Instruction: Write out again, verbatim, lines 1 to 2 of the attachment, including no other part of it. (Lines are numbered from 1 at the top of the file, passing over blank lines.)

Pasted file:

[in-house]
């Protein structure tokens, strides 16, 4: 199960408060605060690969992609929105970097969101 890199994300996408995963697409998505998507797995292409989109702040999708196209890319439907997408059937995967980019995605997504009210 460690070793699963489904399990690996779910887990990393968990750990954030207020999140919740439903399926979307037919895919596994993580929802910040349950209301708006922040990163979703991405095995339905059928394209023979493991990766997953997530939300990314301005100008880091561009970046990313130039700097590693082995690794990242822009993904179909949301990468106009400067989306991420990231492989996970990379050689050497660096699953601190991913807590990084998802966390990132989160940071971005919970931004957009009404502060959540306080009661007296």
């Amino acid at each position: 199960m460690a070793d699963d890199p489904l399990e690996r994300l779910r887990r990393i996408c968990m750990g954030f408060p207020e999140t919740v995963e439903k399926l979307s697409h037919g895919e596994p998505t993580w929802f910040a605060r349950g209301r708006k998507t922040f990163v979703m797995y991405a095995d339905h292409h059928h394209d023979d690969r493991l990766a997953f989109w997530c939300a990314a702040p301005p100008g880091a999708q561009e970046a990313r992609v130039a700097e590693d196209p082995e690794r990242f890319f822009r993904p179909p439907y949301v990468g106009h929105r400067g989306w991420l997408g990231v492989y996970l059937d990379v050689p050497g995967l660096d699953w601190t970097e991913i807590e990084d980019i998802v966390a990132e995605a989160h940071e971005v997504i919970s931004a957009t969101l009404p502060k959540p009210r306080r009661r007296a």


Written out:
[in-house]
């Protein structure tokens, strides 16, 4: 199960408060605060690969992609929105970097969101 890199994300996408995963697409998505998507797995292409989109702040999708196209890319439907997408059937995967980019995605997504009210 460690070793699963489904399990690996779910887990990393968990750990954030207020999140919740439903399926979307037919895919596994993580929802910040349950209301708006922040990163979703991405095995339905059928394209023979493991990766997953997530939300990314301005100008880091561009970046990313130039700097590693082995690794990242822009993904179909949301990468106009400067989306991420990231492989996970990379050689050497660096699953601190991913807590990084998802966390990132989160940071971005919970931004957009009404502060959540306080009661007296």